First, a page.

The examples and perspective in this article deal primarily with the United States and do not represent a worldwide view of the subject. (August 2014) (Learn how and when to remove this template message)
A chief judge (also known as chief justice, presiding judge, president judge or administrative judge) is the highest-ranking or most senior member of a court or tribunal with more than one judge. The chief judge commonly presides over trials and hearings.
In Australia the term Chief Judge can refer to the principal judicial officer of a state District Court, as in New South Wales, or a state County Court, as in Victoria. The former is appointed by the state's Governor, while the latter may be appointed by the state's Attorney-General.
In the United States courts of appeals, the chief judge has certain administrative responsibilities and presides over en banc sessions of the court and meetings of the Judicial Council. The chief judge remains an active judge of the court hearing and deciding cases, but at his or her option may elect to take on a reduced caseload to provide time to perform administrative responsibilities.
In order to qualify for the office of chief judge, a judge must have been in active service on the court for at least one year, be under the age of 65, and have not previously served as chief judge. A vacancy in the office of chief judge is filled by the judge highest in seniority among the group of qualified judges. The chief judge serves for a term of seven years or until age 70, whichever occurs first. The age restrictions are waived if no members of the court would otherwise be qualified for the position. Unlike the Chief Justice of the United States, a chief judge returns to active service after the expiration of his or her term and does not create a vacancy on the bench by the fact of his or her promotion. See 28 U.S.C. § 45.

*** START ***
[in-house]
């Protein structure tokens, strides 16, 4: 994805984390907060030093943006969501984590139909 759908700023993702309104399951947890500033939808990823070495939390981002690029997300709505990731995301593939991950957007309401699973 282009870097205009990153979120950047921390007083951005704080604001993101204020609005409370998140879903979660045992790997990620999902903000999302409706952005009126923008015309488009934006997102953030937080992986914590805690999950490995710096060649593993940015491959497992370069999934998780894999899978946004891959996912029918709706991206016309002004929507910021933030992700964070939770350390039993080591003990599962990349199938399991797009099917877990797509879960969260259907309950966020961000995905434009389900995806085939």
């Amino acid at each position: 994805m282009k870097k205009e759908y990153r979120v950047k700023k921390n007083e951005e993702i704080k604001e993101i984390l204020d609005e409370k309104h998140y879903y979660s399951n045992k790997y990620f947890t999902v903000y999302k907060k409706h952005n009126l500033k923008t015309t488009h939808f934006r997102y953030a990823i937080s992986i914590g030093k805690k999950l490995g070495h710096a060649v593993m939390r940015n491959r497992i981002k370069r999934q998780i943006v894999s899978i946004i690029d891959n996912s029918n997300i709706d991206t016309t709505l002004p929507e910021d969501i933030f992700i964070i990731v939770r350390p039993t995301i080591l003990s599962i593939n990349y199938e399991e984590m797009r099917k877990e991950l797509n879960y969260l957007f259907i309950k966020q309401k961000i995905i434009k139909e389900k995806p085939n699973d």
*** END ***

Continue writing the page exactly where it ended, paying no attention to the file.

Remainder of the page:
These rules have applied since October 1, 1982. The office of chief judge was created in 1948 and until August 6, 1959 was filled by the longest-serving judge who had not elected to retire on what has since 1958 been known as senior status or declined to serve as chief judge. From then until 1982 it was filled by the senior such judge who had not turned 70.
Lists of the judges who have served as chief judge of each of the courts of appeals can be found in the articles for the respective circuits, such as United States Court of Appeals for the First Circuit.
In United States district courts with at least two judges, the chief judge has certain administrative responsibilities, including presiding over some meetings of the judges. The chief judge remains an active judge of the court hearing and deciding cases, but may take on a reduced caseload to perform administrative tasks. The qualifications for chief judge and the selection process are essentially the same for the district courts as well as for the courts of appeals. See 28 U.S.C. § 136.
In the U.S. state of New York, the judge that presides over the state's highest court, the New York Court of Appeals, is titled the "chief judge". Similarly, his or her fellow jurists on that court are titled "judges", while jurists who sit on lower courts are titled "justices". This is the reverse of usage in other states, where jurists who sit on the state's highest court(s) are titled "justices" and those in lower courts are titled "judges".